The following is an excerpt from my latest book, The Road to Awesome: 99 Ways to Upgrade Your Life.
It’s available now at Amazon in Kindle and paperback formats.
Do you realize how extraordinary a period of history you live in? We live in a world where ideas can be transmitted almost as fast—and sometimes faster—than the speed of thought. If you’re 40 or older, could you have ever imagined a time when you could look up anything in a matter of moments?. Did you ever think that you would be able to someday order a book and start reading it seconds later? That’s the everyday mundane of today, and it’s frankly quite amazing.
So why aren’t you taking advantage of this amazing resource in a meaningful way? Way beyond simply looking up something on Wikipedia, what are you doing to advance your knowledge and skills? Are you using the vast resources available on the internet to make yourself more valuable? Whether speaking in terms of career or general satisfaction with life, we live in an age where what you know and your ability to apply that knowledge is far more important than where you learned it. Many companies today care more about your ability to get things done and help them be profitable rather than how prestigious your degree is—at least the companies that want to stay relevant in today’s marketplace.
A Wealth of Viable Options
The same is true for you. If you want to stay relevant, not only in vocational terms, but in your ability to be a functional and productive member of modern society, consider looking into furthering your knowledge with online classes. Here are some fantastic resources to check out. Some are free while others cost a little money, but all are top-notch:
- Coursera: coursera.org
- Drumeo: drumeo.com
- Thinkwell: thinkwell.com
- Canvas: canvas.net
- EdX: edx.org
- FutureLearn: futurelearn.com
- Khan Academy: khanacademy.org
- MIT Open Courseware: ocw.mit.edu
- Craftsy: craftsy.com
- ITunesU: apple.co/1FseWb5
- Udacity: udacity.com
- Udemy: udemy.com
- TED: ted.com
- Lynda: lynda.com
- Skillshare: skillshare.com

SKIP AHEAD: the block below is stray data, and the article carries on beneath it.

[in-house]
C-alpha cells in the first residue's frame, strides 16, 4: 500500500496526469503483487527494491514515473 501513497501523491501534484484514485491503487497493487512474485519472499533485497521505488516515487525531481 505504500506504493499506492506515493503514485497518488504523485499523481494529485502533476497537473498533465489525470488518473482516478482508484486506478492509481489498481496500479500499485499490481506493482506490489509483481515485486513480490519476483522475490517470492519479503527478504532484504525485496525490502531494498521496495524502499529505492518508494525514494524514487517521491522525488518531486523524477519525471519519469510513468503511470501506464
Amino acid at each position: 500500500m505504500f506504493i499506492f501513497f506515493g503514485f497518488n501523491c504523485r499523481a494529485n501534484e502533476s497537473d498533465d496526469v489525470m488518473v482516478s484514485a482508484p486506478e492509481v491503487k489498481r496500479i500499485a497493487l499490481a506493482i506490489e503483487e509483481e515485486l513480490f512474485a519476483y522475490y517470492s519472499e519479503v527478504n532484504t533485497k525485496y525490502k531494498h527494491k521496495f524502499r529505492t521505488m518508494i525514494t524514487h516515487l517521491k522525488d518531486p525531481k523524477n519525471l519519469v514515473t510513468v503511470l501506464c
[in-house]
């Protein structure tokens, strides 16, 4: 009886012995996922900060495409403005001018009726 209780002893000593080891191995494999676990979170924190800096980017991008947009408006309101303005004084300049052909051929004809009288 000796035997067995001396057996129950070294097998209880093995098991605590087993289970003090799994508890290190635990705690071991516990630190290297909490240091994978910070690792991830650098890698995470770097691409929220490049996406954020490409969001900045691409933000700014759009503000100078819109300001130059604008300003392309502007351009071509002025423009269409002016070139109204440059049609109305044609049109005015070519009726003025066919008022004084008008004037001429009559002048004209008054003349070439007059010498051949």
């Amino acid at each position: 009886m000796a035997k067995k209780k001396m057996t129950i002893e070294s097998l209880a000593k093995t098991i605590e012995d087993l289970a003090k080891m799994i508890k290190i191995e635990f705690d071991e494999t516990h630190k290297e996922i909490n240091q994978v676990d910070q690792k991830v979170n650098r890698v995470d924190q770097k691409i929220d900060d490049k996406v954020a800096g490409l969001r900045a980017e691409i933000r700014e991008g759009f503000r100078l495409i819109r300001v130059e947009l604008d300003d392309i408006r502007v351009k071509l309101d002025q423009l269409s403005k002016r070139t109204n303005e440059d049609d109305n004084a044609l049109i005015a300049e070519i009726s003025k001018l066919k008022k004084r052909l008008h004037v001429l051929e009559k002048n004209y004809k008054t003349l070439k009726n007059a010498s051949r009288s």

- And many more. Check out SkilledUp.com.
“If you are not willing to learn, no one can help you.
If you are determined to learn, no one can stop you.”
Get the Most Out of Your Online Classes
Treat your time in front of the screen as if you were paying per credit hour to sit in a university classroom. Take notes and be inquisitive. Simply sitting and being an disengaged student won’t cut it, so fight to pay attention and get the most out of the experience.
Take advantage of any and all available additional resources such as downloads and links to additional information. I would suggest compiling a file of notes for the course, whether on paper or digitally. If you’ve got a desktop and a laptop available at the same time, why not sit and watch the video on the desktop while taking notes on the laptop? If that’s not an option, rather than going full screen when you view the video, keep the video as small as possible so that you can type notes into a separate on screen window as you go.
In the case of TED talks and other venues where you get a chance to learn from experts and industry leaders who don’t normally offer regular classes, find out how to keep up with them on social media. Don’t discount how much you can learn in 140 character increments, especially when the people you’re following send out links to resources they’ve found personally beneficial. You can also get involved in Q&A sessions on Twitter and other social media streams, so keep in the loop and make sure you don’t miss those opportunities.
Asking questions is also one of the best ways to learn. Admittedly, the times when you’ll be able to submit questions to online teachers can be rare, but pose your questions anyway—even if only to yourself, and then later do the legwork tracking down answers on your own.
Join online forums related to your chosen course and get involved in the discussions you find there. Avoid appealing to trolls and lowest common denominators by not participating in pointless arguments, but don’t be afraid to defend your positions on relevant subjects in a proper debate. Some educational websites also offer study groups that you can join, and you can look for associated Facebook groups as well.
Above all, make time for your chosen course of study. Like college, showing up for every other class isn’t going to get you very far. Sure, many online classes are available on-demand, but you should still pull out your calendar and schedule a regular day and time for your class and treat it as non-negotiable. Put your best effort into the class and you’ll be surprised at how much more you’ll learn.
I’m Jeff M. Miller, and I help ordinary people who are stuck in a rut change their behaviors so they can be extraordinary. I’m an entrepreneur who retired from my full-time job in my early 40s to work from home. I’m a financial counselor, life coach, graphic designer, and passionate believer in helping others improve their lives a little more each day.
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